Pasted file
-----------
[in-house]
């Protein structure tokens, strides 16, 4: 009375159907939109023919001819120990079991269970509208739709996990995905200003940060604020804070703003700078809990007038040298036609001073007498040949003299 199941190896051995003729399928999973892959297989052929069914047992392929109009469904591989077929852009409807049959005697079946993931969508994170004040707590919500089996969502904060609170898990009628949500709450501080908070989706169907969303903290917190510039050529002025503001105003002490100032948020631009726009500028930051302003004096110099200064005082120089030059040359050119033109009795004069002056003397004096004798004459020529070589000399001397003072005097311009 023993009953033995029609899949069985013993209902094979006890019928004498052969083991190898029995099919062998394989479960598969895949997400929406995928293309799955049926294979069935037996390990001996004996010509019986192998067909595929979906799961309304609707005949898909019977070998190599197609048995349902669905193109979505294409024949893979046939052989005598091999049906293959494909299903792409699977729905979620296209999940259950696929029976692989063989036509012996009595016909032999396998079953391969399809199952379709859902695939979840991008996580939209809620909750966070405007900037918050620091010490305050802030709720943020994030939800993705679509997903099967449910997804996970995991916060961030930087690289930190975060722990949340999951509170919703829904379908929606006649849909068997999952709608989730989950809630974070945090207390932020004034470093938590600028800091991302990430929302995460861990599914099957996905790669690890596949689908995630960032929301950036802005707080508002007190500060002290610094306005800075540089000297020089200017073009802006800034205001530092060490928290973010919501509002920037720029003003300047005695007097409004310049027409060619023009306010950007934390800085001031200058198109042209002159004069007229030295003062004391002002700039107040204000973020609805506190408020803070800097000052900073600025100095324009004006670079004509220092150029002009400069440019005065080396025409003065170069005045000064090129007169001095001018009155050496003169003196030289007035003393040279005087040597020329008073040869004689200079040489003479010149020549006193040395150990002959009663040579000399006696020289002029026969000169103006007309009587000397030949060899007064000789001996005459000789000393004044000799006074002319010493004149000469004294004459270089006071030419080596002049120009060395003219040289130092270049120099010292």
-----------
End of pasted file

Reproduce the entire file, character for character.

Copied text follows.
[in-house]
């Protein structure tokens, strides 16, 4: 009375159907939109023919001819120990079991269970509208739709996990995905200003940060604020804070703003700078809990007038040298036609001073007498040949003299 199941190896051995003729399928999973892959297989052929069914047992392929109009469904591989077929852009409807049959005697079946993931969508994170004040707590919500089996969502904060609170898990009628949500709450501080908070989706169907969303903290917190510039050529002025503001105003002490100032948020631009726009500028930051302003004096110099200064005082120089030059040359050119033109009795004069002056003397004096004798004459020529070589000399001397003072005097311009 023993009953033995029609899949069985013993209902094979006890019928004498052969083991190898029995099919062998394989479960598969895949997400929406995928293309799955049926294979069935037996390990001996004996010509019986192998067909595929979906799961309304609707005949898909019977070998190599197609048995349902669905193109979505294409024949893979046939052989005598091999049906293959494909299903792409699977729905979620296209999940259950696929029976692989063989036509012996009595016909032999396998079953391969399809199952379709859902695939979840991008996580939209809620909750966070405007900037918050620091010490305050802030709720943020994030939800993705679509997903099967449910997804996970995991916060961030930087690289930190975060722990949340999951509170919703829904379908929606006649849909068997999952709608989730989950809630974070945090207390932020004034470093938590600028800091991302990430929302995460861990599914099957996905790669690890596949689908995630960032929301950036802005707080508002007190500060002290610094306005800075540089000297020089200017073009802006800034205001530092060490928290973010919501509002920037720029003003300047005695007097409004310049027409060619023009306010950007934390800085001031200058198109042209002159004069007229030295003062004391002002700039107040204000973020609805506190408020803070800097000052900073600025100095324009004006670079004509220092150029002009400069440019005065080396025409003065170069005045000064090129007169001095001018009155050496003169003196030289007035003393040279005087040597020329008073040869004689200079040489003479010149020549006193040395150990002959009663040579000399006696020289002029026969000169103006007309009587000397030949060899007064000789001996005459000789000393004044000799006074002319010493004149000469004294004459270089006071030419080596002049120009060395003219040289130092270049120099010292």